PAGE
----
In summary, this hypothetic analysis illustrates the structural advantage of tax-deferred accumulation. The executive can control the timing of taxation through management of distributions from the Deferred Compensation Plan and may even be able to avoid or reduce state income taxes, in the event that he/she moves in retirement to a state with a lower income tax rate (that potential tax savings is not included in the above projections). 

Management of Distributions from the Deferred Compensation Plan

One of the more flexible features of a deferred compensation plan (briefly mentioned above), is the ability to re-defer a scheduled distribution. For example, assume an executive has established an In-Service Distribution Account scheduled to be paid out on January 1, 2023. The executive can change the payment date of that In-Service Distribution account, as long as:

  • The election to change is made at least 12 months prior to the current distribution date,
  • The new distribution date is at least 5 years later than the current distribution date and,
  • The change election does not take effect for at least 12 months.

By using this “subsequent deferral” rule under Section 409A, a participant can actively manage distributions to meet his or her savings needs and, at the same time, mitigate creditor risk.

The following series of graphics illustrate the ability to allocate deferred compensation to multiple In-Service Distribution “buckets,” and then re-defer (or extend the period of deferral) from one In-Service Distribution bucket to another with a later distribution date (as long as the distribution change rules outlined above are closely followed). 

STEP 1

Allocate compensation deferred to an In-Service Distribution bucket three years out (the minimum deferral period under the plan)

2021 Grant

2022 Grant

2023 Grant

STEP 2

At any time more than 12 months prior to the originally-scheduled 2025 distribution date, make a subsequent deferral election to re-defer the balance in that bucket to a 2030 in-service distribution bucket.

In summary, through active management of the distributions from the Deferred Compensation Plan, you have the flexibility to meet both your long-term and short-term savings needs while mitigating the exposure to creditor risk.

Electing to Defer an RSU / PSU Grant Made in a Previous Year

The general rule for the timing of an election to defer compensation under Section 409A is referred to as the “year before the year” rule. In the case of RSUs and PSUs, this means that an election to defer must be made in the year before the year of grant.

However, as is always the case, there are exceptions to the general rule.  One of those exceptions permits an election to defer a grant of RSUs and/or PSUs anytime more than 12 months prior to the vesting date. For example, if a grant of 10,000 RSUs is made in March 2020 and the grant will vest ratably over four years, an election to defer the second, third and fourth vesting tranches could be made in December 2020, since those tranches are scheduled to vest March 2022, 2023 and 2024. This option can be extremely valuable.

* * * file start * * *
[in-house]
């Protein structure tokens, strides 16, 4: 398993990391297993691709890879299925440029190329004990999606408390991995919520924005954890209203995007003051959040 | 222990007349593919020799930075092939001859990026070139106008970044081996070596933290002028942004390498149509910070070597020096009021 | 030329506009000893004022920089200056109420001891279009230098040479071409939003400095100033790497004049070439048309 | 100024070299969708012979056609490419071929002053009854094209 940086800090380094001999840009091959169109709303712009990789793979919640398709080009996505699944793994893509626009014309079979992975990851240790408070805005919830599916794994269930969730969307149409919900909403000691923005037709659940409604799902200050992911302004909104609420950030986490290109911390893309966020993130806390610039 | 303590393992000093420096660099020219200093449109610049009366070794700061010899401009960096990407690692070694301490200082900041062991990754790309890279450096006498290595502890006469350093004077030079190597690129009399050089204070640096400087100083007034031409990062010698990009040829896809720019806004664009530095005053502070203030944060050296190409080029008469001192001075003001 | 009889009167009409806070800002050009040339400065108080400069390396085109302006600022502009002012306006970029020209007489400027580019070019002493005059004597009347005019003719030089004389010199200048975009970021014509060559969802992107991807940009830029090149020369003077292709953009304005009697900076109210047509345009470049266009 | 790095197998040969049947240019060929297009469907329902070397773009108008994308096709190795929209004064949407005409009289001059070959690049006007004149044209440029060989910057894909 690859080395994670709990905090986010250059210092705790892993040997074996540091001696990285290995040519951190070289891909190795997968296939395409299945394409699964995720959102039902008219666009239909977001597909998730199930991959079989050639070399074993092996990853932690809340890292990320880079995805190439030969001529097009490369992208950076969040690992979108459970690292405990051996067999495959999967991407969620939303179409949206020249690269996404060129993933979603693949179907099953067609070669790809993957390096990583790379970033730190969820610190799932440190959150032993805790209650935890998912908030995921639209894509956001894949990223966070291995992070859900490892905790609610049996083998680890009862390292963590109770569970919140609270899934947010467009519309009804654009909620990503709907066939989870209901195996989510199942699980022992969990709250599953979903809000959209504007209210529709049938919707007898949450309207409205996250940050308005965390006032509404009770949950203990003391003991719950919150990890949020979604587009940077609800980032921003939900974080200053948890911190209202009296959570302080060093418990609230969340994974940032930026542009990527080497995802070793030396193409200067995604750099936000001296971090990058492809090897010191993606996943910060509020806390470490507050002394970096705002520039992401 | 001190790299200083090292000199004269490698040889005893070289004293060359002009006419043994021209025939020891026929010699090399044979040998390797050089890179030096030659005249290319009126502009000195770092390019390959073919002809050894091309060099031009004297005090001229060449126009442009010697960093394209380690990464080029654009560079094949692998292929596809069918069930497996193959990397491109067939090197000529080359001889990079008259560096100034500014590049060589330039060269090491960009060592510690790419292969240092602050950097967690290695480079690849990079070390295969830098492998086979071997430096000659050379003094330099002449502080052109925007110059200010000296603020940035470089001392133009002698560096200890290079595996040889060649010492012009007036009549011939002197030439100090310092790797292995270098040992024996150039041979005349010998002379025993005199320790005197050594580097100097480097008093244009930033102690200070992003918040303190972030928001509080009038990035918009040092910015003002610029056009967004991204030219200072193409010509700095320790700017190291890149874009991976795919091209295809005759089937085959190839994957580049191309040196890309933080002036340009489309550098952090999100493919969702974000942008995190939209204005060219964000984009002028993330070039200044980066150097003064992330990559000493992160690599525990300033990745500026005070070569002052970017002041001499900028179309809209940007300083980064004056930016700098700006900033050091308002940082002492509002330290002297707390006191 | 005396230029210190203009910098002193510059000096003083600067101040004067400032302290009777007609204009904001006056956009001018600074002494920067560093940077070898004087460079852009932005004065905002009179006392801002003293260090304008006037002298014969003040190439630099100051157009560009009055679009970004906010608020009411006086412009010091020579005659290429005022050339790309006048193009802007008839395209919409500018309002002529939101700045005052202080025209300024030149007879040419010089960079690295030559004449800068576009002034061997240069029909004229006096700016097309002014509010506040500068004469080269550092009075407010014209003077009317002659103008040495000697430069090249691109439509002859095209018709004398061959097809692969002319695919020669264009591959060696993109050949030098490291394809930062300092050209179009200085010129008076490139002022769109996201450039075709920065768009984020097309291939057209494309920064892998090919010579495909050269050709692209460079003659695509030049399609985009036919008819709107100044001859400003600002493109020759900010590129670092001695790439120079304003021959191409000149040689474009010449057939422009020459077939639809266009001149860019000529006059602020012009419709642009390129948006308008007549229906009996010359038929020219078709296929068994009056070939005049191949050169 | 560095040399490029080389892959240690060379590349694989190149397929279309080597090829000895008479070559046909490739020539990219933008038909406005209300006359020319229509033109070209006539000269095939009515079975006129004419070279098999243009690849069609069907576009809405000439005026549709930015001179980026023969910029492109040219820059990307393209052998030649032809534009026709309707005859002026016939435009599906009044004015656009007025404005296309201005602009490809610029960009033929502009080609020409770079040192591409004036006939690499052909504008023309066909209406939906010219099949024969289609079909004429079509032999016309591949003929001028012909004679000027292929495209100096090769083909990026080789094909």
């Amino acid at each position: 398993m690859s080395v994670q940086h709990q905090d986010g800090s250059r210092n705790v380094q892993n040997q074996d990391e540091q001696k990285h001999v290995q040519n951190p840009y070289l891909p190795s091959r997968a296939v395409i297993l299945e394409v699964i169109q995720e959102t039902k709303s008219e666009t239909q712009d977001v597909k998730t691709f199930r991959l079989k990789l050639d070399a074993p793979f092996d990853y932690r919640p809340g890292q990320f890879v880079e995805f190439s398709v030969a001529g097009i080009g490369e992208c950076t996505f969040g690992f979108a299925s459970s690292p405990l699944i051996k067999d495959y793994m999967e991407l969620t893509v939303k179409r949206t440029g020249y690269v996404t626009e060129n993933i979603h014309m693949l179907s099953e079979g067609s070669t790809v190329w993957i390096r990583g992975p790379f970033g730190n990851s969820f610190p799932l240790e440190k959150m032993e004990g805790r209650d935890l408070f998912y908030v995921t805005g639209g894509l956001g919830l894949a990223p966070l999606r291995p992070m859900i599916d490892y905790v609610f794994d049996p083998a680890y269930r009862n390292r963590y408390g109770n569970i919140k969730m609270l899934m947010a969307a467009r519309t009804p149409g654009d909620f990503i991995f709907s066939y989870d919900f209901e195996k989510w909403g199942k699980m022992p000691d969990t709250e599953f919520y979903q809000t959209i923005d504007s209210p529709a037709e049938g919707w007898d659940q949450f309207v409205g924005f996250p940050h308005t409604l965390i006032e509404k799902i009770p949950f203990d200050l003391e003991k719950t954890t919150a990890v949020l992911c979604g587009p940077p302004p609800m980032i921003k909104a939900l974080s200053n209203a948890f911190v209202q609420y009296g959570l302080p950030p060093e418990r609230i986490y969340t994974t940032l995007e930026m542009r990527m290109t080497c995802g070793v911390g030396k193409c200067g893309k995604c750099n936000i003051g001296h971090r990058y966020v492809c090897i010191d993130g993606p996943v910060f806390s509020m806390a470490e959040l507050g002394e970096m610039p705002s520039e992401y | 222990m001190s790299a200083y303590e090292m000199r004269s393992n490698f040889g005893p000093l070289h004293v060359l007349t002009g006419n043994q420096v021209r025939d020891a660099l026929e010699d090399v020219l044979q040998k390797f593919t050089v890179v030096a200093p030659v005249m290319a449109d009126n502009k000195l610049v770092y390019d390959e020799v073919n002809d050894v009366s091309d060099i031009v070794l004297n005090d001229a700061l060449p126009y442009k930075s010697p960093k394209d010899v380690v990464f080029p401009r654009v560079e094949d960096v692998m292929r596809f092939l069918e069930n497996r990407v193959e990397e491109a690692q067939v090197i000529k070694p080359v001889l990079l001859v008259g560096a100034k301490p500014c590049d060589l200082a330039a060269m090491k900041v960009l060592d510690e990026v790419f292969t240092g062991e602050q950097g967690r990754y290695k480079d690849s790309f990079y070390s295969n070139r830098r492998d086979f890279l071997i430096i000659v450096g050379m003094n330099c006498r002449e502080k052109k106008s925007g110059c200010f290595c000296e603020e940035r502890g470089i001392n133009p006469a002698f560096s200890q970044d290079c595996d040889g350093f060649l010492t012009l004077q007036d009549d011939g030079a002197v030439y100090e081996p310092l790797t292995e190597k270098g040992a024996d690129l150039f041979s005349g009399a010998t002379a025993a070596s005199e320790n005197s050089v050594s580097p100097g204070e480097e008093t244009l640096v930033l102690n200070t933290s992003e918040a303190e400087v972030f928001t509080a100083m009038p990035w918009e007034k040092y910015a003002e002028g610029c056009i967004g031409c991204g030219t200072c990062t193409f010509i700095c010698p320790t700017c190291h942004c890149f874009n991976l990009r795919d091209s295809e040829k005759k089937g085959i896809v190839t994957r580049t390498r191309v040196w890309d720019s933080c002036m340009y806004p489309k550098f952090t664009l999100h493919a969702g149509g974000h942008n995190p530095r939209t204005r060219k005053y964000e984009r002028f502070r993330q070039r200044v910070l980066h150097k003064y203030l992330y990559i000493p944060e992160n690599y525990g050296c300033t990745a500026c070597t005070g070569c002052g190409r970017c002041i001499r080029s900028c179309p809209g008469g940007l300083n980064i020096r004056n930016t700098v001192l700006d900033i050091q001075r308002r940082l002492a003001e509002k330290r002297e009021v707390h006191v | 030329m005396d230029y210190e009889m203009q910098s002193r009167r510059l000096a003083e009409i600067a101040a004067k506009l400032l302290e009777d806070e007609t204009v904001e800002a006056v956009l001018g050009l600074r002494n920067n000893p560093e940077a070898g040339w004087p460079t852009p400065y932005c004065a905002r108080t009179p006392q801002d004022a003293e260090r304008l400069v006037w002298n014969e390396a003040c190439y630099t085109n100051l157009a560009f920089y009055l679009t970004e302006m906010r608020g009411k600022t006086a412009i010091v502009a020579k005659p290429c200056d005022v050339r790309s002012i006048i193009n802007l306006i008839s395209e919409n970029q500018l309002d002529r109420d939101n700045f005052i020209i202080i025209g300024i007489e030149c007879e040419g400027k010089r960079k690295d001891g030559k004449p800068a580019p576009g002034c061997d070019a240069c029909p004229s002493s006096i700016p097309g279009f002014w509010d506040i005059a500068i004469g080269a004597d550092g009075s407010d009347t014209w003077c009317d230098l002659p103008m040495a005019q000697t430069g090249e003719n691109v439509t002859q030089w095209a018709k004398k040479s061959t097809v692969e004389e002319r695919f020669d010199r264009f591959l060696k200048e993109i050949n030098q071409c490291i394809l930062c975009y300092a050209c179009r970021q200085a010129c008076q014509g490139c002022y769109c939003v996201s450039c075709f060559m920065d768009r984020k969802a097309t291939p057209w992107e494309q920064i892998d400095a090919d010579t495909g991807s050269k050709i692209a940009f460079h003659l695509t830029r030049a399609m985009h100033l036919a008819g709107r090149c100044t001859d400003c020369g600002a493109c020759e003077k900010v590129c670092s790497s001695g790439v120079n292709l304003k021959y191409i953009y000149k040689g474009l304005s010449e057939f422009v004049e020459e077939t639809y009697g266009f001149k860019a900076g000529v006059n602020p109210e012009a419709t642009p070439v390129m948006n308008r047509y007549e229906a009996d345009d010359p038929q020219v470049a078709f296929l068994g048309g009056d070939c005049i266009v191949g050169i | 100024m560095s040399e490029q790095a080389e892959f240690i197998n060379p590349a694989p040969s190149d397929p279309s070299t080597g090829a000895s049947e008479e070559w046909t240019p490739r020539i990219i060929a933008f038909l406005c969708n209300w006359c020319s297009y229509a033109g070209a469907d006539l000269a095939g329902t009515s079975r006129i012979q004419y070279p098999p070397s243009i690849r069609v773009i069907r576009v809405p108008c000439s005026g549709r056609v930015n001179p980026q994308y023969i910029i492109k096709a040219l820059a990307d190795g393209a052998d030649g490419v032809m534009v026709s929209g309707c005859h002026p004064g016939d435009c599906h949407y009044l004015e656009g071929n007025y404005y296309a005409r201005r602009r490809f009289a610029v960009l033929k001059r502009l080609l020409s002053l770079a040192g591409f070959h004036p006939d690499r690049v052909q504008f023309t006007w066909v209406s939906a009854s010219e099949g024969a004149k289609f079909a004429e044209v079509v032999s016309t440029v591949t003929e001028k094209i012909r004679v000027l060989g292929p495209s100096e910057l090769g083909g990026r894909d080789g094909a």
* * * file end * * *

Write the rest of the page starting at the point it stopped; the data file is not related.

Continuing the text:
Our firm has occasionally been asked for assistance with the implementation of a Deferred Compensation Plan after the hiring of a new senior executive who has received a significant grant of RSUs at the time of hire. Conventional thinking states that it is too late to elect to defer a grant already made. However, conventional thinking may be incorrect.     

Summary

The many advantages of the use of RSUs and PSUs in comparison to other forms of equity awards do not come without some important considerations:

  • Creditor risk inherent in a non-qualified deferred compensation plan,
  • Loss of the opportunity for capital gain treatment for post-vesting appreciation,
  • Loss of the opportunity to make a Section 83(b) election (which may be good news or bad news),
  • Lack of shareholder voting rights and,
  • No actual payment of dividends (although dividend equivalents are often credited on vested and deferred shares).

However, in most cases, the enhancement in value of the LTIP though coordination with a state-of-the-art deferred compensation plan, far outweighs any potential disadvantages.

Upcoming Blogs in the Executive Stock Compensation Series

Part III

In Part III of our Executive Stock Compensation Series of blogs, we will address the issue of diversification; that is, the ability of a participant to reallocate some or all of his or her deferred compensation account balance denominated in RSUs and PSUs to other notional investment choices offered under the plan (such as an S&P 500 fund).

Notwithstanding the potential benefit to participants, diversification is rarely offered because of a presumption that it will lead to negative accounting treatment and/or because it conflicts with a fundamental LTIP design principle to align the interests of senior management with shareholders. However, it may be possible to implement a plan that permits diversification in a manner that addresses both the accounting and plan design issues.

Part IV

In Part IV, we will discuss the steps involved in the implementation and administration of a deferred compensation plan that offers the deferral and diversification of RSUs and PSUs.

We look forward to continuing the dialogue,

The Managing Directors of EBS